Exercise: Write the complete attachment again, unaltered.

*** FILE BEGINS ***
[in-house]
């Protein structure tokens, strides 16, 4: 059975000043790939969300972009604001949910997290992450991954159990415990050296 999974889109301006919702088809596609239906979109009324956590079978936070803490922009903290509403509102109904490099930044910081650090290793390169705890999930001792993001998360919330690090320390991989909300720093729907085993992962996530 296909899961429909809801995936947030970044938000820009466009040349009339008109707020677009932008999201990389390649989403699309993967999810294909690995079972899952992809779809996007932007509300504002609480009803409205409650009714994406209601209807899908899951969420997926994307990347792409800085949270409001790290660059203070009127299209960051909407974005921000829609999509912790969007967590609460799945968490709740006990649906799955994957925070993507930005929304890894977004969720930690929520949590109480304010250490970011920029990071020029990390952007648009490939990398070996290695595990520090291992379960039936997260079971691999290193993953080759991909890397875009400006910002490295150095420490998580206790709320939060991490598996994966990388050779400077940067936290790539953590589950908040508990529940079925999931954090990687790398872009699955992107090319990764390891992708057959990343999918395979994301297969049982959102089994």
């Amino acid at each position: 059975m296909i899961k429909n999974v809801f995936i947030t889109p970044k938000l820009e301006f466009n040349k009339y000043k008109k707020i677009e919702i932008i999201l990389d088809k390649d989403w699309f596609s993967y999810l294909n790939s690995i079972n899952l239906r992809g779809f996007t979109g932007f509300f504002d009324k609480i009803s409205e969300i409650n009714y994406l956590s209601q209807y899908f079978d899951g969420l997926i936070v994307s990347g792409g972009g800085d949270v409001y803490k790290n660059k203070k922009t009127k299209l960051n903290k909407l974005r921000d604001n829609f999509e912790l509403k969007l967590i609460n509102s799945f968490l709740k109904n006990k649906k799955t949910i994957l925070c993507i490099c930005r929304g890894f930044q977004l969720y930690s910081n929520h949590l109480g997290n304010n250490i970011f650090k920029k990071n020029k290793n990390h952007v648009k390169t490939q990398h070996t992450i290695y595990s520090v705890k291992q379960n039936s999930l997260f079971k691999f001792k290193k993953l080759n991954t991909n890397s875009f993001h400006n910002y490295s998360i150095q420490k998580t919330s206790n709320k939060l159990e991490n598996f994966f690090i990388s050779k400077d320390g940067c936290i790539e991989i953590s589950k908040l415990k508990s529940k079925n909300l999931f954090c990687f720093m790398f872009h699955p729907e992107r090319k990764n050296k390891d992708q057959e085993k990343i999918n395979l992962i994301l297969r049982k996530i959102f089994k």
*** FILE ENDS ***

[in-house]
């Protein structure tokens, strides 16, 4: 059975000043790939969300972009604001949910997290992450991954159990415990050296 999974889109301006919702088809596609239906979109009324956590079978936070803490922009903290509403509102109904490099930044910081650090290793390169705890999930001792993001998360919330690090320390991989909300720093729907085993992962996530 296909899961429909809801995936947030970044938000820009466009040349009339008109707020677009932008999201990389390649989403699309993967999810294909690995079972899952992809779809996007932007509300504002609480009803409205409650009714994406209601209807899908899951969420997926994307990347792409800085949270409001790290660059203070009127299209960051909407974005921000829609999509912790969007967590609460799945968490709740006990649906799955994957925070993507930005929304890894977004969720930690929520949590109480304010250490970011920029990071020029990390952007648009490939990398070996290695595990520090291992379960039936997260079971691999290193993953080759991909890397875009400006910002490295150095420490998580206790709320939060991490598996994966990388050779400077940067936290790539953590589950908040508990529940079925999931954090990687790398872009699955992107090319990764390891992708057959990343999918395979994301297969049982959102089994």
């Amino acid at each position: 059975m296909i899961k429909n999974v809801f995936i947030t889109p970044k938000l820009e301006f466009n040349k009339y000043k008109k707020i677009e919702i932008i999201l990389d088809k390649d989403w699309f596609s993967y999810l294909n790939s690995i079972n899952l239906r992809g779809f996007t979109g932007f509300f504002d009324k609480i009803s409205e969300i409650n009714y994406l956590s209601q209807y899908f079978d899951g969420l997926i936070v994307s990347g792409g972009g800085d949270v409001y803490k790290n660059k203070k922009t009127k299209l960051n903290k909407l974005r921000d604001n829609f999509e912790l509403k969007l967590i609460n509102s799945f968490l709740k109904n006990k649906k799955t949910i994957l925070c993507i490099c930005r929304g890894f930044q977004l969720y930690s910081n929520h949590l109480g997290n304010n250490i970011f650090k920029k990071n020029k290793n990390h952007v648009k390169t490939q990398h070996t992450i290695y595990s520090v705890k291992q379960n039936s999930l997260f079971k691999f001792k290193k993953l080759n991954t991909n890397s875009f993001h400006n910002y490295s998360i150095q420490k998580t919330s206790n709320k939060l159990e991490n598996f994966f690090i990388s050779k400077d320390g940067c936290i790539e991989i953590s589950k908040l415990k508990s529940k079925n909300l999931f954090c990687f720093m790398f872009h699955p729907e992107r090319k990764n050296k390891d992708q057959e085993k990343i999918n395979l992962i994301l297969r049982k996530i959102f089994k």